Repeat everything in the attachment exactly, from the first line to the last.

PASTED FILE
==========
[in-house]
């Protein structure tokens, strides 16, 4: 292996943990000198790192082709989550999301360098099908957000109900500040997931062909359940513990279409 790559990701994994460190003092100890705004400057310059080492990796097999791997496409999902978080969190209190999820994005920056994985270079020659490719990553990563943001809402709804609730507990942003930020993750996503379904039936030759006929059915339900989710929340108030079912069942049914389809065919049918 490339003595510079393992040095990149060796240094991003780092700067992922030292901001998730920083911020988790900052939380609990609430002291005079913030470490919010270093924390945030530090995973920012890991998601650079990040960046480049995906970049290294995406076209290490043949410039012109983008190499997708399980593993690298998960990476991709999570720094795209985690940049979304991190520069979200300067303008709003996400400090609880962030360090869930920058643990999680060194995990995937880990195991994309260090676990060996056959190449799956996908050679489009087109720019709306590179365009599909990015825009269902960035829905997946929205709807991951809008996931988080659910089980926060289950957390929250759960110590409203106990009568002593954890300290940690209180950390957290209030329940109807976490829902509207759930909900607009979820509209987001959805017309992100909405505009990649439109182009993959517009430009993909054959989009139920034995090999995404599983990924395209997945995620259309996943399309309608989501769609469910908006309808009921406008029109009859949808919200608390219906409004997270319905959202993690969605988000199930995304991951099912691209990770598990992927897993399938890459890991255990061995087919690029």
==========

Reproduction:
[in-house]
């Protein structure tokens, strides 16, 4: 292996943990000198790192082709989550999301360098099908957000109900500040997931062909359940513990279409 790559990701994994460190003092100890705004400057310059080492990796097999791997496409999902978080969190209190999820994005920056994985270079020659490719990553990563943001809402709804609730507990942003930020993750996503379904039936030759006929059915339900989710929340108030079912069942049914389809065919049918 490339003595510079393992040095990149060796240094991003780092700067992922030292901001998730920083911020988790900052939380609990609430002291005079913030470490919010270093924390945030530090995973920012890991998601650079990040960046480049995906970049290294995406076209290490043949410039012109983008190499997708399980593993690298998960990476991709999570720094795209985690940049979304991190520069979200300067303008709003996400400090609880962030360090869930920058643990999680060194995990995937880990195991994309260090676990060996056959190449799956996908050679489009087109720019709306590179365009599909990015825009269902960035829905997946929205709807991951809008996931988080659910089980926060289950957390929250759960110590409203106990009568002593954890300290940690209180950390957290209030329940109807976490829902509207759930909900607009979820509209987001959805017309992100909405505009990649439109182009993959517009430009993909054959989009139920034995090999995404599983990924395209997945995620259309996943399309309608989501769609469910908006309808009921406008029109009859949808919200608390219906409004997270319905959202993690969605988000199930995304991951099912691209990770598990992927897993399938890459890991255990061995087919690029």